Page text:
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Supporting community village health teams and local leaders on the defaulter tracking project strategy

AFENET took part support supervision activities in Bukomansimbi, Nakasongola, and Hoima districts in Uganda to support and implement Defaulter tracking project activities. This was held in conjunction with district health teams, and village health teams (VHTs) alongside residents of the Uganda Field Epidemiology Training Program (FETP). The support supervision visits were held at various childhood immunization health facilities to review child registers, identify and line list defaulter children and zero children for community follow-up.

As recommended by the World Health Organization (WHO) immunization delivery should continue as an essential health delivery service, especially during the COVID-19 pandemic period. Despite the widespread disruption of essential health services in Uganda by the COVID-19 pandemic, leading to reduced availability of and demand for immunization services. This project aims to support the implementation of defaulter tracking activities to strengthen planning, implementation, and monitoring of catch-up vaccination using a primary health care platform and a health systems approach to ensure safe and effective delivery of all essential immunizations during and after the COVID-19 pandemic period.

Prior to deployment, a refresher training was also conducted at the AFENET secretariat for 18 field epidemiology training program (FETP) residents and alumni, as well as National Stop Transmission of Polio (NSTOP) officers who were trained to support the field deployment. During this training, the team reviewed the project activities, data collection tools, data entry electronic platform, and their team roles. The trainees were then paired and assigned districts, where they worked with the district health teams and village health teams.

During the field supervision exercise, the district frontline workers were taught to identify and follow-up zero dose and defaulter children. As recommended by the Ministry of Health, (MOH), the child register (CR) is used as a primary data collection tool and the means to track defaulters and unreached children. The CR is also used to record details of the child and family, as well as vaccine doses, received dating back 5 years to identify children who had defaulted, for follow-up. They also generated a line list of defaulter children for follow-up. All VHTs were equipped to record data accurately. The team faced challenges of poor data quality stemming from missing and incomplete child registers, as well as incorrect and accurate data entry at some of the health facilities visited. In some instances, immunization data was not adequately organized or easy to locate hence more time lost in the identification of defaulters and zero-dose children.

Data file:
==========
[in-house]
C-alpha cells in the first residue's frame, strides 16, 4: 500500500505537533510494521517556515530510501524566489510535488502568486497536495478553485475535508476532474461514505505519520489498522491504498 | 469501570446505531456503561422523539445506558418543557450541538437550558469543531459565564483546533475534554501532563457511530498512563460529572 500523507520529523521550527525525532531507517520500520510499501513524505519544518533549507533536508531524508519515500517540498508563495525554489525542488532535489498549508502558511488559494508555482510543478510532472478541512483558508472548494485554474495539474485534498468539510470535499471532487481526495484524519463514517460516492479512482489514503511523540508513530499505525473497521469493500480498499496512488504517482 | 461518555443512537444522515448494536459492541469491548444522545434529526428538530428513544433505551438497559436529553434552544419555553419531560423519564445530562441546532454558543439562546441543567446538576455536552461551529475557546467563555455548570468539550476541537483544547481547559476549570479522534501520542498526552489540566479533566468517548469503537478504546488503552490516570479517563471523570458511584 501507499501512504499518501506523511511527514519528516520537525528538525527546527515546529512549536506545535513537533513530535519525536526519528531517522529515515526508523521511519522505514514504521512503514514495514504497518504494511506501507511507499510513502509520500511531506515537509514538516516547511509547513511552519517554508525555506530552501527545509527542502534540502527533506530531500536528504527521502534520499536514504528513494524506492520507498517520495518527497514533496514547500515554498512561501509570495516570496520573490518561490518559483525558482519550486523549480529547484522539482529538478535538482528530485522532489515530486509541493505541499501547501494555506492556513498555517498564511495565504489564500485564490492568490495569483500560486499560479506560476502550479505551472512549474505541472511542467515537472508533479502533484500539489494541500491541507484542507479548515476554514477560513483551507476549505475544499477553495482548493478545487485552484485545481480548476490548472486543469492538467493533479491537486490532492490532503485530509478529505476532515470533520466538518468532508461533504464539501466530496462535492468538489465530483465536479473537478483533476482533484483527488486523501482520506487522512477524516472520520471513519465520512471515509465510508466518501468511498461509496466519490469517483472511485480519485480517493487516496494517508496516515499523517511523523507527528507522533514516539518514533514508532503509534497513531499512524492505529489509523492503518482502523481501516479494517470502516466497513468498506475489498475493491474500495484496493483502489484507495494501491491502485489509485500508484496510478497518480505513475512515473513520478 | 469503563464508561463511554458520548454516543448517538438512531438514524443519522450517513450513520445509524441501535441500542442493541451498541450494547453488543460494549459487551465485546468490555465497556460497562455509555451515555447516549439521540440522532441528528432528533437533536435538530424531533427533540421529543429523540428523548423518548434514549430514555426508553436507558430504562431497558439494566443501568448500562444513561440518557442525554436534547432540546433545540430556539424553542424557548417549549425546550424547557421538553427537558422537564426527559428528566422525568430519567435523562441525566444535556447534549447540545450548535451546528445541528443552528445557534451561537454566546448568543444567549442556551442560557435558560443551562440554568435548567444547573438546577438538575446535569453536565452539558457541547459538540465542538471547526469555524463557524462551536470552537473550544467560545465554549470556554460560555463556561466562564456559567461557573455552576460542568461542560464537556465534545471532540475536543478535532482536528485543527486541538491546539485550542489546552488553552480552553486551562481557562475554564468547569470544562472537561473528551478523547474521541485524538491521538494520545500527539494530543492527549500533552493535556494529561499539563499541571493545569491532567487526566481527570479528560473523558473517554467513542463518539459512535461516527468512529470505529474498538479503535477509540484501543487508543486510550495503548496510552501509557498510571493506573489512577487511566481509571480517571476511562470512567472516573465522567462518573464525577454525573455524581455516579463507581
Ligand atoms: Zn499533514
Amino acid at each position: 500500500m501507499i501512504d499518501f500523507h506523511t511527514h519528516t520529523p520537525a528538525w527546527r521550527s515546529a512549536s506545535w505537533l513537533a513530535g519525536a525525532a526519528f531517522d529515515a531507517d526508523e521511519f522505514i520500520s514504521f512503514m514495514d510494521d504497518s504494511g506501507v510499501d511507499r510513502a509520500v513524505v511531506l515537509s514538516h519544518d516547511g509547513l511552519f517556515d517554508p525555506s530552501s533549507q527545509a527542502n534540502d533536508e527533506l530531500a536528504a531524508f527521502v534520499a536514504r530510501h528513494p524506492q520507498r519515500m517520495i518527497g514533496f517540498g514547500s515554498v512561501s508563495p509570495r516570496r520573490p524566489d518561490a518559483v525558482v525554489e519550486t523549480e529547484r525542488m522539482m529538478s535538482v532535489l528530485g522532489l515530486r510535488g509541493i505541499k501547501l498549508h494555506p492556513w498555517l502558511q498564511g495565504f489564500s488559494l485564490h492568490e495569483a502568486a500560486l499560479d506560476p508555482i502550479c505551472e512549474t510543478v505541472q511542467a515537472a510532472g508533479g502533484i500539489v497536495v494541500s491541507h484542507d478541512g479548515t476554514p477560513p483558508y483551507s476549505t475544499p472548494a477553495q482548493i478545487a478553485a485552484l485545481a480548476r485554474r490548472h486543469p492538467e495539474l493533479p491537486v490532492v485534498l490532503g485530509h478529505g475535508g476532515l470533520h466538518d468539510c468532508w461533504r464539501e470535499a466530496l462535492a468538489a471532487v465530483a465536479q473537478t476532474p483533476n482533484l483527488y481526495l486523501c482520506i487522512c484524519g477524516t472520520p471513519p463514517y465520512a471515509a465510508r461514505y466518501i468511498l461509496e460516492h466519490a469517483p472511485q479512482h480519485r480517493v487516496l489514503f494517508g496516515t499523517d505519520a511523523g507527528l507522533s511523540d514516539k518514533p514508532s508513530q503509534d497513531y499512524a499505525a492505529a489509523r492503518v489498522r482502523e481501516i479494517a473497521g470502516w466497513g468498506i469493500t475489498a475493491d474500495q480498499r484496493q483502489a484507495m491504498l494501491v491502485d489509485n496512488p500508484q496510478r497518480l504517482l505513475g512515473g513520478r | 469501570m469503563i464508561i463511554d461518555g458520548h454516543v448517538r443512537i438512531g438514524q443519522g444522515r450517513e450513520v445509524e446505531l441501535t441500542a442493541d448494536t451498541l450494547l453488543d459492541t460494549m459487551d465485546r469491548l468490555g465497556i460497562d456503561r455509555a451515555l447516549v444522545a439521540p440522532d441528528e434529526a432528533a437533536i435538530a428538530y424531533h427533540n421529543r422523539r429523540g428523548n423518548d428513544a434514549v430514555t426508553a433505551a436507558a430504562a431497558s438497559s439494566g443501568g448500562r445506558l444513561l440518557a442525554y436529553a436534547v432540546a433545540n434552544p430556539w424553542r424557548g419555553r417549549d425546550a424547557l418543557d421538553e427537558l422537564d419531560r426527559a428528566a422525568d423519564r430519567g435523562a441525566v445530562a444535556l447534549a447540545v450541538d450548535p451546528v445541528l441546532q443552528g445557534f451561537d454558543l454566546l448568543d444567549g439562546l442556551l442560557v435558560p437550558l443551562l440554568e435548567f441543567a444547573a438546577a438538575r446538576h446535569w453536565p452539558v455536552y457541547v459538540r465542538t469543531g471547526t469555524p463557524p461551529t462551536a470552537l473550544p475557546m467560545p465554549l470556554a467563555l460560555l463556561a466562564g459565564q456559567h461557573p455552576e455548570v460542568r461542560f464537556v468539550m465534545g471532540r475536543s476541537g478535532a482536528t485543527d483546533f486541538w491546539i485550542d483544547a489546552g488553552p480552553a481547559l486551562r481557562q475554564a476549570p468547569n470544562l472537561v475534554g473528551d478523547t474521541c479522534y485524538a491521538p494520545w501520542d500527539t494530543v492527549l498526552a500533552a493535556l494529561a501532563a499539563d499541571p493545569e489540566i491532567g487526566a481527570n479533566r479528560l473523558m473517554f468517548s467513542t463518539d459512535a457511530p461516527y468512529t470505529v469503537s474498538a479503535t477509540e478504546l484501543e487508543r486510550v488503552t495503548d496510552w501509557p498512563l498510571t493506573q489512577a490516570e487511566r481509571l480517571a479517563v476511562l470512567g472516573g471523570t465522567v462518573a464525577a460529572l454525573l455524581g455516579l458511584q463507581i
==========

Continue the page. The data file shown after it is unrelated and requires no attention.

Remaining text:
Summary statistics collected during this deployment revealed the following;


Number of Health facilities visited that offer immunization services

83 (100%)

Type of Health Facility

HCII (41, 49.4%)
   
   
   
HCIII (34, 41.0%)   
   
   
   
HCIV (7, 8.4%)   
   
   
   
Hospital (1, 1.2%)   

Observed a child register at the health facility

83 (100%

Health facility has an up-to-date child register as of the last vaccination session

Yes (76, 91.6%)
   
   
   
No (4, 4.8%)   
   
   
   
Reported Not   Observed (3, 3.6%)   

Healthcare workers at the health facility able to generate a due list for those to be vaccinated (defaulter tracking)

Yes (20, 24.1%)
   
   
   
No (60, 72.3%)   
   
   
   
Reported Not   Observed (3, 3.6%)   

Health facility ever conducted a defaulter tracing activity

Yes (11, 13.3%)
   
   
   
No (72, 86.7%)